People have justified these liability rules by arguing that the ability to "injure" is often worth more to the injurer than the "harm" is worth to the vicitm, and so had these two people been able to bargain, the victim would have agreed to allow the injury for some compensation value in-between. In many cases, however, the costs of bargaining are very high. It might be very hard to negotiate deals with all people you might pollute on or have a car accident with, for example. When such "market" bargains are unlikely, a second best solution, it is argued, is for law to be a "market subsitute" -- setting a damage price which the injurer must pay if some problem should occur.
There are a lot of issues to consider in debating whether this justifications for liability law makes sense. Here, I just want to note that this same argument applies to negative liability (also known as "unjust enrichment"), cases where you help someone instead of hurt them. If it would have been hard for you to negotiate a deal where someone might pay you for your help, the law might also want to let you sue that person, asking for some estimate of the value of the help you gave.
If you helped save someone's car from theives or a flood, you might later sue them for compensation for your aid. If patent law or copyright didn't apply, you might still sue someone for the benefit they gained from your intellectual insight. You might even sue for introducing someone to their future spouse.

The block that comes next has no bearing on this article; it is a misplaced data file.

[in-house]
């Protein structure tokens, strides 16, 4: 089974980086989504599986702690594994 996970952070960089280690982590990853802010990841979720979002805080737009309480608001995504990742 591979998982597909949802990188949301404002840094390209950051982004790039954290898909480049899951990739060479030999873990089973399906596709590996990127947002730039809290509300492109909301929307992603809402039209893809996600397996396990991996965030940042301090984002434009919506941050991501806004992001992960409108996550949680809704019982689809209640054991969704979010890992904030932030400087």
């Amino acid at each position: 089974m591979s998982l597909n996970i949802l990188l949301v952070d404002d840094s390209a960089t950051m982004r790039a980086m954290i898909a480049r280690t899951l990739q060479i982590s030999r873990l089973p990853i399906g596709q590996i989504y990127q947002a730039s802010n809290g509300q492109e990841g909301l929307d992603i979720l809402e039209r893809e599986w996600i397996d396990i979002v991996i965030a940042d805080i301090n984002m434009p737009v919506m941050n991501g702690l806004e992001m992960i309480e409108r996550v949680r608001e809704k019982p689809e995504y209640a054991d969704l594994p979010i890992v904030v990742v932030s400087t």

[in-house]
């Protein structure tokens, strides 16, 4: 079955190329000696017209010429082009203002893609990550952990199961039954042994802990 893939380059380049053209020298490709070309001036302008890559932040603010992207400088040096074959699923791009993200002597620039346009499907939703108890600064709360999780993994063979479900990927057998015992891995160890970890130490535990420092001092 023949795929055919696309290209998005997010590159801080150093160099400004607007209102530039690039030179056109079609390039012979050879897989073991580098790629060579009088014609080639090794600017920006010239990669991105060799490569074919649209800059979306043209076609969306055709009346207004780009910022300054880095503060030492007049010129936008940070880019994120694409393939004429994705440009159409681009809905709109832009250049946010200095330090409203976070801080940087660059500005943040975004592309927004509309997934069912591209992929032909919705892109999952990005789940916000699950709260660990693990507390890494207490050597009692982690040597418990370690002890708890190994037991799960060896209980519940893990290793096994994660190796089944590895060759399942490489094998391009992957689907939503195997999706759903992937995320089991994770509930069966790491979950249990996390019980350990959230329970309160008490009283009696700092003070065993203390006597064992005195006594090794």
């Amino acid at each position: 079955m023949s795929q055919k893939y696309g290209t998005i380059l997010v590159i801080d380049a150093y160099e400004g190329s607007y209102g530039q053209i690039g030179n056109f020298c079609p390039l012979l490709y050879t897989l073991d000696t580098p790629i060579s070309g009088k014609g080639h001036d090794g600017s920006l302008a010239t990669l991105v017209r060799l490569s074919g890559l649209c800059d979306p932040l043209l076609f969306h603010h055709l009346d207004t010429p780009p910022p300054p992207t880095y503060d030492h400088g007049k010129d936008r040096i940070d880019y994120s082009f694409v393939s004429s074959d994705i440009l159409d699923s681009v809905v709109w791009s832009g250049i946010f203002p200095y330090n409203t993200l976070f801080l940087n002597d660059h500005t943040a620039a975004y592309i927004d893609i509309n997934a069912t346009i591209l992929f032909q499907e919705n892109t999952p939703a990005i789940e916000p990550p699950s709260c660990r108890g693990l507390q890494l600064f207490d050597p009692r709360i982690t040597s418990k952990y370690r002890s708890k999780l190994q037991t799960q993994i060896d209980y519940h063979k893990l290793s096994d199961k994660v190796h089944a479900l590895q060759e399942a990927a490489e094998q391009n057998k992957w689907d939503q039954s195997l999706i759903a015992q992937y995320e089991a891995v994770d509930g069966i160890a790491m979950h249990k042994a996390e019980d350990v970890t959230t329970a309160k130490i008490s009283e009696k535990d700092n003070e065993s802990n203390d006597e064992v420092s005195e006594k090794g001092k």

Modern economic theory of growth places a heavy emphasis on positive externalities, the way that people in some city or country all gain from the efforts and progress of their neighbors. Such positive externalities are arguably a larger effect than the mostly negative externalities, such as theft and accidents, which most law focuses on. We should be on the look out for better ways to encourage actions that have such positive externalities, and this may be such a better way.
Wendy J. Gordon, "Of Harms and Benefits: Torts, Restituition, and Intellectual Property", Journal of Legal Studies 21(2):449-82.